Georgia outsources care for the disabled to for-profit companies

A family photo shows Christen Gordon as a baby.

Georgia and other states are increasingly relying on for-profit companies to care for people with developmental disabilities – sometimes with disastrous consequences.

An investigation by The Atlanta Journal-Constitution found that inadequate staffing, poor training and incessant cost-cutting measures in for-profit group homes put residents at risk. In Georgia alone, 53 people died under the care of two of the nation’s biggest for-profit companies between 2014 and 2016, the Journal-Constitution found. At least 46 of the deaths were unexpected and may have been preventable, state reports suggest.

Georgia contracts with about 200 companies to care for disabled people, many of whom formerly lived in state psychiatric hospitals. The largest of the providers is ResCare Inc., based in Louisville, Kentucky. It operates in 42 states, where it serves 60,000 clients with 45,000 employees. Georgia paid the company more than $79 million during the 2016 fiscal year.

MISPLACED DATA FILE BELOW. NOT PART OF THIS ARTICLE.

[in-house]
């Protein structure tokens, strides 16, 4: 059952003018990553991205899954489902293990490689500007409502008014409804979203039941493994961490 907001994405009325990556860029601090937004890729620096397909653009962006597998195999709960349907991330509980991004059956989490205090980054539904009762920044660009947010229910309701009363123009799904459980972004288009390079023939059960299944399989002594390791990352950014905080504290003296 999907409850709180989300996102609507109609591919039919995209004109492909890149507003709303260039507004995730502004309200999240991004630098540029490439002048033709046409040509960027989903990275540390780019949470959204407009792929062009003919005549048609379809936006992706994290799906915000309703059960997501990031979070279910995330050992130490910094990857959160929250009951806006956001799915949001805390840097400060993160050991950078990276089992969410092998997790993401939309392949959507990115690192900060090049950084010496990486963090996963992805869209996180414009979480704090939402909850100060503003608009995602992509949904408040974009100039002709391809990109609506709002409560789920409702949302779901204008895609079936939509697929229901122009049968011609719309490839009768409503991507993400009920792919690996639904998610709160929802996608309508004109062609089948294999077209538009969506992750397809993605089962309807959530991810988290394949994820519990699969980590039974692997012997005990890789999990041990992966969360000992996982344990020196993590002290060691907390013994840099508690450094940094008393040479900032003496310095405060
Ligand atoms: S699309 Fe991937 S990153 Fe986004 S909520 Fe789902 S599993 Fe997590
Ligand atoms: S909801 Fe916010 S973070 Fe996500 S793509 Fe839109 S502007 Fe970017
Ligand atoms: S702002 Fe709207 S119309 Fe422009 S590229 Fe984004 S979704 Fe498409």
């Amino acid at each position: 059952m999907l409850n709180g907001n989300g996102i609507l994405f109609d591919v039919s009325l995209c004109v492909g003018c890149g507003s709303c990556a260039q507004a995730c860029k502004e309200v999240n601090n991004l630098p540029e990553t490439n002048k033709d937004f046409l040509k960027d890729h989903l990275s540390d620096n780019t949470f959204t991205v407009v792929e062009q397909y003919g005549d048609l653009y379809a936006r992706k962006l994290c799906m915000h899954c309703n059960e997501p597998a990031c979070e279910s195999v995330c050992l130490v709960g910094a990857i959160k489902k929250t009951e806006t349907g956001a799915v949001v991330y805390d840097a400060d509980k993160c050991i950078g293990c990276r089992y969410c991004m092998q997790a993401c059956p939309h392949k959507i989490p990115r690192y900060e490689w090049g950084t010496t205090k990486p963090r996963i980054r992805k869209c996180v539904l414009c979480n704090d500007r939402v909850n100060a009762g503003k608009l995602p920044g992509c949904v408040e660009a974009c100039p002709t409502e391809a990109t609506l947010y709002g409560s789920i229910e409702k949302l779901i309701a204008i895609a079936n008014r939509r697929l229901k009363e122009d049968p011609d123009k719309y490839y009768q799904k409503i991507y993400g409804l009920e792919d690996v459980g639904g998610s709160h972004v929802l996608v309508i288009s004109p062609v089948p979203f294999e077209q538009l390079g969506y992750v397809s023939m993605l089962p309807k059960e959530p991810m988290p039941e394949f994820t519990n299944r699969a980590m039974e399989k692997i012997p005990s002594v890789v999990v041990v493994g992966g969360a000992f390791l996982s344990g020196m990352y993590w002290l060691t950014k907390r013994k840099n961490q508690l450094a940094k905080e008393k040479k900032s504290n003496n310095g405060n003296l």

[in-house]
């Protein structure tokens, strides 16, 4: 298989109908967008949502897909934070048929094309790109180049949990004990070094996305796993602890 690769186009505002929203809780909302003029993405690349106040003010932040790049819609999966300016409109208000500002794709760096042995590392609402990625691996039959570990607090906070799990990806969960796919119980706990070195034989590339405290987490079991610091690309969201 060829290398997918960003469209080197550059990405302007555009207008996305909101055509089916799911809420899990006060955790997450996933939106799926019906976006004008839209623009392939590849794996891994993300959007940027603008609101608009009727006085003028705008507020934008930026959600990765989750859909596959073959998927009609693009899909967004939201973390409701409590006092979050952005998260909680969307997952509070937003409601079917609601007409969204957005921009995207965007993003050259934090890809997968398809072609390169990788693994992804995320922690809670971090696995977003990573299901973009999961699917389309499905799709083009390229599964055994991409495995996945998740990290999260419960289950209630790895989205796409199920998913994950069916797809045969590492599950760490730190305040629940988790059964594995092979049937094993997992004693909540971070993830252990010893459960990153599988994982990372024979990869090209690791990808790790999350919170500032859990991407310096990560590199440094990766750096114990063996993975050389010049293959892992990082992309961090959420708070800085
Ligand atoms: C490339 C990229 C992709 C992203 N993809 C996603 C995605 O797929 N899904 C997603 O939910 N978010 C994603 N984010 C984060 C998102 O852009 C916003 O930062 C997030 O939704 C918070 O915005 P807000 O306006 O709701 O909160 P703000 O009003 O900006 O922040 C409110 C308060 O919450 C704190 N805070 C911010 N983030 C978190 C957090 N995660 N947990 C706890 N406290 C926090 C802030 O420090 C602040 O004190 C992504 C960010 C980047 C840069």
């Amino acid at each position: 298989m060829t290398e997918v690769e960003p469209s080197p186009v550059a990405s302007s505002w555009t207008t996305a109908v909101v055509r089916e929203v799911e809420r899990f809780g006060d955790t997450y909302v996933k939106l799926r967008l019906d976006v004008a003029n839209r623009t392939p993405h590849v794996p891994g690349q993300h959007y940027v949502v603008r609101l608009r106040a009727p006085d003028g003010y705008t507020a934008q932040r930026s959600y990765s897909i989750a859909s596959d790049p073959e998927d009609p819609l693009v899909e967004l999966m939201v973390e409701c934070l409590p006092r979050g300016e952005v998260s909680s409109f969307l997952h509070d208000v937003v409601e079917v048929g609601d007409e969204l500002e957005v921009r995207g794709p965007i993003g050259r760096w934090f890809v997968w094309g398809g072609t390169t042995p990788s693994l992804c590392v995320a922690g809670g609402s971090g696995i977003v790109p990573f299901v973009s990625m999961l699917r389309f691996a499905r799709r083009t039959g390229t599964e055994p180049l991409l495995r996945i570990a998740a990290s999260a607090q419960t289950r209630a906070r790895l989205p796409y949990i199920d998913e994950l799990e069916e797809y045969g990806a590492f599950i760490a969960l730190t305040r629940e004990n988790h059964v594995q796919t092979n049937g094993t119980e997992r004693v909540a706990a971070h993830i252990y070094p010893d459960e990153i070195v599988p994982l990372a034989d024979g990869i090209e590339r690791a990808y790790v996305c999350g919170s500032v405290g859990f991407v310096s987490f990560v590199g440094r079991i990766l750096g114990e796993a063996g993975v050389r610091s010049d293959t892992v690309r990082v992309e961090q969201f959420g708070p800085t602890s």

In 2012, Georgia outsourced the care of Christen Gordon, a profoundly disabled child who had spent most of her life in a nursing home unit at Central State Hospital in Milledgeville.

Fifteen months later, she was dead.

Read about what happened to Christen at myajc.com.


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